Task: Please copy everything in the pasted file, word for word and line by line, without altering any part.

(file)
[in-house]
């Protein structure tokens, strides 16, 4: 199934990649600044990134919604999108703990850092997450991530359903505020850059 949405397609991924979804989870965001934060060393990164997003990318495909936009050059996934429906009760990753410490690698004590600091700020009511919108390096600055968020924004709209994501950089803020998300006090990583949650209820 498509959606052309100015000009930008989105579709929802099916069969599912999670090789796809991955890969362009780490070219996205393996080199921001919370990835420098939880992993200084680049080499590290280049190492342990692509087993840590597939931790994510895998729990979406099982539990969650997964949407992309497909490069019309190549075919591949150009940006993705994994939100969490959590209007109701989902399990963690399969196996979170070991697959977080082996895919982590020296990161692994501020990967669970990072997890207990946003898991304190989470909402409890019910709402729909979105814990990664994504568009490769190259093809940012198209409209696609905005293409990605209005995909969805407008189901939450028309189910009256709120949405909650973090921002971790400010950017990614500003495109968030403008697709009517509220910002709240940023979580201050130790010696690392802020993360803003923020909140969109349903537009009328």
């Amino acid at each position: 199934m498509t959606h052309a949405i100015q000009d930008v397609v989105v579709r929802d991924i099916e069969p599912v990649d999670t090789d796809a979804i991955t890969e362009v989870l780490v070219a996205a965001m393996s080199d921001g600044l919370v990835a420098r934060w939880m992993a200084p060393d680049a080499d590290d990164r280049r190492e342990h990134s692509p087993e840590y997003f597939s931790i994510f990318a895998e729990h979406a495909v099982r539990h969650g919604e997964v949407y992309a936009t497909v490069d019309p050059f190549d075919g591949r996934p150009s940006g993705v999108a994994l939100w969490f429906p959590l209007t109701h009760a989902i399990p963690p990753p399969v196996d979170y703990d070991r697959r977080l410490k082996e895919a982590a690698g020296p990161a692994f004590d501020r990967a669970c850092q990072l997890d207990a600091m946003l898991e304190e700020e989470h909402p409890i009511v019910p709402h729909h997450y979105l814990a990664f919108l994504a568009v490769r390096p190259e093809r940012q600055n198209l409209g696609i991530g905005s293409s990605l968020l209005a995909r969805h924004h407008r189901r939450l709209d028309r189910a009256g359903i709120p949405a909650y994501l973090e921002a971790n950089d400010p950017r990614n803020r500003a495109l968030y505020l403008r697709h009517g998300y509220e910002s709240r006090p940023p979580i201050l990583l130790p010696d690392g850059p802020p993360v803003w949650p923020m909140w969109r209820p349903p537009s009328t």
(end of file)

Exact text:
[in-house]
């Protein structure tokens, strides 16, 4: 199934990649600044990134919604999108703990850092997450991530359903505020850059 949405397609991924979804989870965001934060060393990164997003990318495909936009050059996934429906009760990753410490690698004590600091700020009511919108390096600055968020924004709209994501950089803020998300006090990583949650209820 498509959606052309100015000009930008989105579709929802099916069969599912999670090789796809991955890969362009780490070219996205393996080199921001919370990835420098939880992993200084680049080499590290280049190492342990692509087993840590597939931790994510895998729990979406099982539990969650997964949407992309497909490069019309190549075919591949150009940006993705994994939100969490959590209007109701989902399990963690399969196996979170070991697959977080082996895919982590020296990161692994501020990967669970990072997890207990946003898991304190989470909402409890019910709402729909979105814990990664994504568009490769190259093809940012198209409209696609905005293409990605209005995909969805407008189901939450028309189910009256709120949405909650973090921002971790400010950017990614500003495109968030403008697709009517509220910002709240940023979580201050130790010696690392802020993360803003923020909140969109349903537009009328």
């Amino acid at each position: 199934m498509t959606h052309a949405i100015q000009d930008v397609v989105v579709r929802d991924i099916e069969p599912v990649d999670t090789d796809a979804i991955t890969e362009v989870l780490v070219a996205a965001m393996s080199d921001g600044l919370v990835a420098r934060w939880m992993a200084p060393d680049a080499d590290d990164r280049r190492e342990h990134s692509p087993e840590y997003f597939s931790i994510f990318a895998e729990h979406a495909v099982r539990h969650g919604e997964v949407y992309a936009t497909v490069d019309p050059f190549d075919g591949r996934p150009s940006g993705v999108a994994l939100w969490f429906p959590l209007t109701h009760a989902i399990p963690p990753p399969v196996d979170y703990d070991r697959r977080l410490k082996e895919a982590a690698g020296p990161a692994f004590d501020r990967a669970c850092q990072l997890d207990a600091m946003l898991e304190e700020e989470h909402p409890i009511v019910p709402h729909h997450y979105l814990a990664f919108l994504a568009v490769r390096p190259e093809r940012q600055n198209l409209g696609i991530g905005s293409s990605l968020l209005a995909r969805h924004h407008r189901r939450l709209d028309r189910a009256g359903i709120p949405a909650y994501l973090e921002a971790n950089d400010p950017r990614n803020r500003a495109l968030y505020l403008r697709h009517g998300y509220e910002s709240r006090p940023p979580i201050l990583l130790p010696d690392g850059p802020p993360v803003w949650p923020m909140w969109r209820p349903p537009s009328t």